Law aims to shred identity theft

Law aims to shred identity theft

By Ron Mizutani

Shredding important documents is no longer just being responsible. Starting June 1, it will be mandatory for most businesses. A federal law will require that companies properly destroy consumer information.

They say we live in a paper less society but Kaleo Allado doesn’t buy it.

“I work 10-to-12 hours a day,” he said.

Allado bounces from business to business — collecting confidential documents. And then — he shreds them.

“Professional document destruction,” Allado said.

Shred-It, is one of two companies on Oahu that comes to your door to pulverize sensitive paperwork.

“We shred 30,000 pounds of documents some days,” said Bob Egbert, sales manager for the Shred-It.

And business is expected to boom as more companies comply with a federal law designed to combat identity theft. Besides giving consumers the right to a free credit report every year — the Fair and Accurate Credit Transactions Act requires proper disposal of that information.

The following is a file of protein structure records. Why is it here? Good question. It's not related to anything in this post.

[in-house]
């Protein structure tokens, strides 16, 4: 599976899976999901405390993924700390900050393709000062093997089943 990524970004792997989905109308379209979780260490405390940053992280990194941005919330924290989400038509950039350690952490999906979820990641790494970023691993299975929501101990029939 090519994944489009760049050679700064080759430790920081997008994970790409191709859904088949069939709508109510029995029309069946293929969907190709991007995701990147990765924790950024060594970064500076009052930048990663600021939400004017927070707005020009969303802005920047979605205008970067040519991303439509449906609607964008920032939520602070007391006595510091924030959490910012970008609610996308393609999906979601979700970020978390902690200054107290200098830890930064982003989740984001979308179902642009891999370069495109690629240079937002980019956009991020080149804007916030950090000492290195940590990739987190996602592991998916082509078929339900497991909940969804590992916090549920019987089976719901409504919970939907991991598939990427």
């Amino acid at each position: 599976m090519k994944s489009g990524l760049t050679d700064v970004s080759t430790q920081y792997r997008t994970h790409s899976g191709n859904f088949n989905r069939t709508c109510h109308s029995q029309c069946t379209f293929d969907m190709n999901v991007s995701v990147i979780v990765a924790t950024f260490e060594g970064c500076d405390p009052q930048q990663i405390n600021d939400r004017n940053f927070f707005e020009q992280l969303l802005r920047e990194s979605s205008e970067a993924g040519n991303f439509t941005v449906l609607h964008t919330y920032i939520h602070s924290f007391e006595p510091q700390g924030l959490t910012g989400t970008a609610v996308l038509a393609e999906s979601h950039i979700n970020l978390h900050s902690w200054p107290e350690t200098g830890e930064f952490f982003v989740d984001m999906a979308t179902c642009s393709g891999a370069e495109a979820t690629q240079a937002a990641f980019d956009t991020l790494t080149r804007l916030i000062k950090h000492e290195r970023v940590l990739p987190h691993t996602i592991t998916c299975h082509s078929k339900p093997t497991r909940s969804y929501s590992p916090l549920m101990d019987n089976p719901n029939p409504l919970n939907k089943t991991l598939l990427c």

“It brings everyone together in a unified front to make things more difficult for criminals out there,” said Egbert.

Mortgage companies understand the risks.

“We probably have the most knowledge about a customer at the time they walk in,” said Gayle Ishima, chief operating officer from Hawaii HomeLoans.

From social security numbers to salaries, there’s a buffet of information on every personal document. It’s what every thief would love to have. In Hawaii HomeLoans case, more than 500 pounds of discarded documents every week.

“We protect it by using shredding,” said Ishima.

“They go in your trash — so it’s very important that you shred everything nowadays,” said Allado.

Failure to comply with the law could result in a fine or even a class-action lawsuit.

Businesses that sell small shredders are expected to see a spike in sales as well.

Paper Shredding Services